A financial power of attorney can authorize any number of things. It can be general or specific to one task, such as selling a home. However, a power of attorney, as a matter of law, ends with the death of the signer (principal). Therefore, when your father passes away, the document becomes null and void.
This is because the law behind the power of attorney is the law of agency. That is, the principal, your father, delegates authority to you during his life. At death, that authorization ends and the law of inheritance controls.
The law of inheritance begins by a review of who owned the home at your father’s passing. If it was his alone, there may be a probate. If the house is worth less than $200,000 in Oregon in 2013, the probate may be the abbreviated version of probate called Affidavit of Claiming Successor. If your father’s financial affairs are completely in order, and his situation is simple, even the small probate can be avoided through a contract and affidavit with a title company.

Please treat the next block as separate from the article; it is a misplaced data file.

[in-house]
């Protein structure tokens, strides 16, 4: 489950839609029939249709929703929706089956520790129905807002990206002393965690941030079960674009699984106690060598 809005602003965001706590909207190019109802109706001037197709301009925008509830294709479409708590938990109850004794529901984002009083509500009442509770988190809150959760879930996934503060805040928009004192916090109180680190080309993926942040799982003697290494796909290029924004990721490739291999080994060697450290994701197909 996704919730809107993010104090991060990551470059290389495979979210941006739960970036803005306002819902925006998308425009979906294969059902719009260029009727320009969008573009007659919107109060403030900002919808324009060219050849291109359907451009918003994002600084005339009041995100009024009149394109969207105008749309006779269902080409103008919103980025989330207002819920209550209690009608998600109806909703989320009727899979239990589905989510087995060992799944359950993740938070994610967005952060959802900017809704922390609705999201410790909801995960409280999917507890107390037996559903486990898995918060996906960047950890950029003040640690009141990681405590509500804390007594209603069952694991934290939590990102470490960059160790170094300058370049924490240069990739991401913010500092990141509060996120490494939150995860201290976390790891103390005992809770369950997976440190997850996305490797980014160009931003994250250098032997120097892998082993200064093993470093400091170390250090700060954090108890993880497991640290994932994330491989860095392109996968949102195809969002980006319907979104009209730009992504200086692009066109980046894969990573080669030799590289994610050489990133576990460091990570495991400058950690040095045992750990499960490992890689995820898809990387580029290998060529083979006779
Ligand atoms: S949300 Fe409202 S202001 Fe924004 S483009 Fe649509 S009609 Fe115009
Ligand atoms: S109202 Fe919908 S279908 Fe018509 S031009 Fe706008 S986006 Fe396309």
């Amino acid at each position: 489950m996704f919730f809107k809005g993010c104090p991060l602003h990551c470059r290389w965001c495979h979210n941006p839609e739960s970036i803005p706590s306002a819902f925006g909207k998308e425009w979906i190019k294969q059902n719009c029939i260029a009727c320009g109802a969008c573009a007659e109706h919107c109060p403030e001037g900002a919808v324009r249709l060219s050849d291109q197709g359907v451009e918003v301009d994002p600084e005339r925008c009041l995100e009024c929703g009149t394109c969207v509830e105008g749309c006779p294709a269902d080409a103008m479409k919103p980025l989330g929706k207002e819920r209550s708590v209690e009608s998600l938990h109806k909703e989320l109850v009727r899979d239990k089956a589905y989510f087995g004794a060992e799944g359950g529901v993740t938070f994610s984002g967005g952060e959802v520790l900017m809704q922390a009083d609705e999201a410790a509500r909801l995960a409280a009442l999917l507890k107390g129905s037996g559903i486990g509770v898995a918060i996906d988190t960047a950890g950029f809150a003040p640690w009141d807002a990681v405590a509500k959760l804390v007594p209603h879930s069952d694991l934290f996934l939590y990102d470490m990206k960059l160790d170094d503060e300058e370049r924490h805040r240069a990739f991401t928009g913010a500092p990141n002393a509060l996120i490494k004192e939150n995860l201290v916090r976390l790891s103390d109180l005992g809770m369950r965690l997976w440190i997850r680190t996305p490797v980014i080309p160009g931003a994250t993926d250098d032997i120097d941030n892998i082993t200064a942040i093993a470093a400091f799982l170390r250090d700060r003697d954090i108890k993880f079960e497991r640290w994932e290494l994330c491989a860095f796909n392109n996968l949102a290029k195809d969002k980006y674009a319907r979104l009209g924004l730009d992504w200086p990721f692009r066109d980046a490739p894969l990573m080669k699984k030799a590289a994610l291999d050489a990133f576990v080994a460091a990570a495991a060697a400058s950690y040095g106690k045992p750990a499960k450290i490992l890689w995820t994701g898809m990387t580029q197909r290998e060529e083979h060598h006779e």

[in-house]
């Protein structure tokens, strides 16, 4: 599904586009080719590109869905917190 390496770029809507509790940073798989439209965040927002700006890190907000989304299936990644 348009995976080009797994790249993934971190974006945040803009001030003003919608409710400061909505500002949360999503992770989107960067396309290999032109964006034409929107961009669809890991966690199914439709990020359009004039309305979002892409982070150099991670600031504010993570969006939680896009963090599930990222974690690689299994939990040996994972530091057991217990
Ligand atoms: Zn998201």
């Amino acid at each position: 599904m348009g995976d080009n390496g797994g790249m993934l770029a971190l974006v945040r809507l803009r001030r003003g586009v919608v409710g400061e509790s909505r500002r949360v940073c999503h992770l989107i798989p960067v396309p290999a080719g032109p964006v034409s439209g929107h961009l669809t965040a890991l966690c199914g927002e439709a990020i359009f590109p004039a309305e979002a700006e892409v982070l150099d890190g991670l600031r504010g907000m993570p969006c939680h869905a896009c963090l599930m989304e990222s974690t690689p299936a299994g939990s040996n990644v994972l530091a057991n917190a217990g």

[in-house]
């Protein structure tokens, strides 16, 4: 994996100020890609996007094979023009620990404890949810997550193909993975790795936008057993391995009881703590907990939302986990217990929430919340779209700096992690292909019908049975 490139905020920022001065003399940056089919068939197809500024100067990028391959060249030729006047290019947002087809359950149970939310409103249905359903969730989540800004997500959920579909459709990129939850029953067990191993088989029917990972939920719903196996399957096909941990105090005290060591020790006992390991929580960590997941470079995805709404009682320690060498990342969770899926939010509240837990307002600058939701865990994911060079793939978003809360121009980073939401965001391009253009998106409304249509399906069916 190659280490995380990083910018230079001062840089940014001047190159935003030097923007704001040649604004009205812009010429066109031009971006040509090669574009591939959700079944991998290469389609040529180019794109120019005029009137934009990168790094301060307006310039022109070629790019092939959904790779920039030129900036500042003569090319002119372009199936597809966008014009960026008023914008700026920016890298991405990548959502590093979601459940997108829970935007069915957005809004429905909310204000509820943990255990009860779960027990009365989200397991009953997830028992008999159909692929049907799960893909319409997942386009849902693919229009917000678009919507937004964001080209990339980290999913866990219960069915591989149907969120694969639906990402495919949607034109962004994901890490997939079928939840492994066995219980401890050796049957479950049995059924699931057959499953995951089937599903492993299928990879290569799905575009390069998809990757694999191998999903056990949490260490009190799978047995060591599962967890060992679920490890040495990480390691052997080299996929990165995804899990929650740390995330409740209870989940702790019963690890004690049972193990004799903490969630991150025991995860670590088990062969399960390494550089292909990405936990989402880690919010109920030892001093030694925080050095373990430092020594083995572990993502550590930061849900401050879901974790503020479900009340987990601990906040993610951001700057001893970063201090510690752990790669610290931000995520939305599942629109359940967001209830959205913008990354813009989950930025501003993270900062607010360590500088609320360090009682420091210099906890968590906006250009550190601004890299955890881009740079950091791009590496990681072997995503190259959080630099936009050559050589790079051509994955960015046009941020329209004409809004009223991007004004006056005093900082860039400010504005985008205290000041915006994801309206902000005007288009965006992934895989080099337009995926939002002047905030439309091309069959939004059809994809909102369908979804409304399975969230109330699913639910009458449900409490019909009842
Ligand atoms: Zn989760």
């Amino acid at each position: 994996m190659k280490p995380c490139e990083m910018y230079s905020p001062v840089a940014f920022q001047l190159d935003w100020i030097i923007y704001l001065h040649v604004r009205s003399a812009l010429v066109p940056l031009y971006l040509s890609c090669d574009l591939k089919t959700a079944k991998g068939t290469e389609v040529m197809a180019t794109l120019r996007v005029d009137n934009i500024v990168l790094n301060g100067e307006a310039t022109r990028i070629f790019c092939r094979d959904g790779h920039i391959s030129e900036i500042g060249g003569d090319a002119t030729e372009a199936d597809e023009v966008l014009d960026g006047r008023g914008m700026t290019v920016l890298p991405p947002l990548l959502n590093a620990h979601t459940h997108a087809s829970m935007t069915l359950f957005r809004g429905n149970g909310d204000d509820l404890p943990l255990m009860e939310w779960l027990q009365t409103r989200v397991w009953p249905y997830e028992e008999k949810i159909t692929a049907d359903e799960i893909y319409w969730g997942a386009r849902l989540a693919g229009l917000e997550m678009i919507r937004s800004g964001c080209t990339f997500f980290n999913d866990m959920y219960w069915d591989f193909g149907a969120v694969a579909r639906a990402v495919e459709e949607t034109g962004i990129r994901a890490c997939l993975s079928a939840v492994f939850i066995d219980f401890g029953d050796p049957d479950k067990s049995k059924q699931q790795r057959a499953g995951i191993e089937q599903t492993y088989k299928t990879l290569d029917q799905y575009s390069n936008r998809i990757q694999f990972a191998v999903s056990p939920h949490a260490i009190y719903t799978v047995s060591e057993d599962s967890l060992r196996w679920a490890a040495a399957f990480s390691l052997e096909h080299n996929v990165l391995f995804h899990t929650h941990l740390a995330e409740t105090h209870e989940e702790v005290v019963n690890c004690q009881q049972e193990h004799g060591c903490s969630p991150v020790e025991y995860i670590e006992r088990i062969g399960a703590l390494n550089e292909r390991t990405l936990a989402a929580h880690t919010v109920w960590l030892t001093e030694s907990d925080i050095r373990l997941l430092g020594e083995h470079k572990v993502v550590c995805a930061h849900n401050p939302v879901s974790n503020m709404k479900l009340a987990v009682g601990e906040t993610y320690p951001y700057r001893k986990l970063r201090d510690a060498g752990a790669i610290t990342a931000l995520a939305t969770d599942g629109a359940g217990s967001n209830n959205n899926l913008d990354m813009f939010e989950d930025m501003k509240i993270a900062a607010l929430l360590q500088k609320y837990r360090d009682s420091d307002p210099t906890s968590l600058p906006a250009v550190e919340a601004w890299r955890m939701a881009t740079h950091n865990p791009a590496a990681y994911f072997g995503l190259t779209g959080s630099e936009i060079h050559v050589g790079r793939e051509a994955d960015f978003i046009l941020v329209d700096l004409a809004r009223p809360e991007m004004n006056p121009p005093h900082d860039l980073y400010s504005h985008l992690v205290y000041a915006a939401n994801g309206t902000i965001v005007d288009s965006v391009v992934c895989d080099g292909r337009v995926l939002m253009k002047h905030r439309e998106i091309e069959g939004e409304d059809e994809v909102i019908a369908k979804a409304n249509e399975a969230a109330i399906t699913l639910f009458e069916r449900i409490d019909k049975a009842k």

Of course, if your father had placed the house in a trust or executed a transfer on death deed, probate would have been circumvented.
A power of attorney is a very important document. It can keep your father out of the court system if he loses the ability to manage his financial affairs while alive. However, it is not a substitute for planning for death, whether by will, trust or other means.
An experienced estate planning lawyer can help you assess which documents best fit your family’s planning needs. Contact the estate planning lawyers with the Law Offices of Nay & Friedenberg in Portland, Oregon at (503) 245-0894 to set an appointment.